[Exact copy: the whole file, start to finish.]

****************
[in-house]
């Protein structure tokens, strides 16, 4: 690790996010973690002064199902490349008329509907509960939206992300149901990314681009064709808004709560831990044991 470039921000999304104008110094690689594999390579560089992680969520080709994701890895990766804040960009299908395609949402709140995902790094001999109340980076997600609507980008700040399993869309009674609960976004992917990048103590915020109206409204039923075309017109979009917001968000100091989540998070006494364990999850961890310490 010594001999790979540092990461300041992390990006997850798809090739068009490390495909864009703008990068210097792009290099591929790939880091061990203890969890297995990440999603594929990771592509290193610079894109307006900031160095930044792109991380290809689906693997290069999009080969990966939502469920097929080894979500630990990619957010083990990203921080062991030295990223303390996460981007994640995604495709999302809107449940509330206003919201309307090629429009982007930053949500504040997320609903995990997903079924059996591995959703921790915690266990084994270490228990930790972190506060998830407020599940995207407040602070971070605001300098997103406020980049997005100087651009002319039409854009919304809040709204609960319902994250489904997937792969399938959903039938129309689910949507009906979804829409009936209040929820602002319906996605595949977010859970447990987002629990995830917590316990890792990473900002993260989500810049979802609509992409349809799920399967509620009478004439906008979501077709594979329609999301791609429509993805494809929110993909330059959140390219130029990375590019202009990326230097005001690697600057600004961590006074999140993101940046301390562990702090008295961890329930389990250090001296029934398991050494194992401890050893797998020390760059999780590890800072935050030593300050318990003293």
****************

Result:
[in-house]
């Protein structure tokens, strides 16, 4: 690790996010973690002064199902490349008329509907509960939206992300149901990314681009064709808004709560831990044991 470039921000999304104008110094690689594999390579560089992680969520080709994701890895990766804040960009299908395609949402709140995902790094001999109340980076997600609507980008700040399993869309009674609960976004992917990048103590915020109206409204039923075309017109979009917001968000100091989540998070006494364990999850961890310490 010594001999790979540092990461300041992390990006997850798809090739068009490390495909864009703008990068210097792009290099591929790939880091061990203890969890297995990440999603594929990771592509290193610079894109307006900031160095930044792109991380290809689906693997290069999009080969990966939502469920097929080894979500630990990619957010083990990203921080062991030295990223303390996460981007994640995604495709999302809107449940509330206003919201309307090629429009982007930053949500504040997320609903995990997903079924059996591995959703921790915690266990084994270490228990930790972190506060998830407020599940995207407040602070971070605001300098997103406020980049997005100087651009002319039409854009919304809040709204609960319902994250489904997937792969399938959903039938129309689910949507009906979804829409009936209040929820602002319906996605595949977010859970447990987002629990995830917590316990890792990473900002993260989500810049979802609509992409349809799920399967509620009478004439906008979501077709594979329609999301791609429509993805494809929110993909330059959140390219130029990375590019202009990326230097005001690697600057600004961590006074999140993101940046301390562990702090008295961890329930389990250090001296029934398991050494194992401890050893797998020390760059999780590890800072935050030593300050318990003293």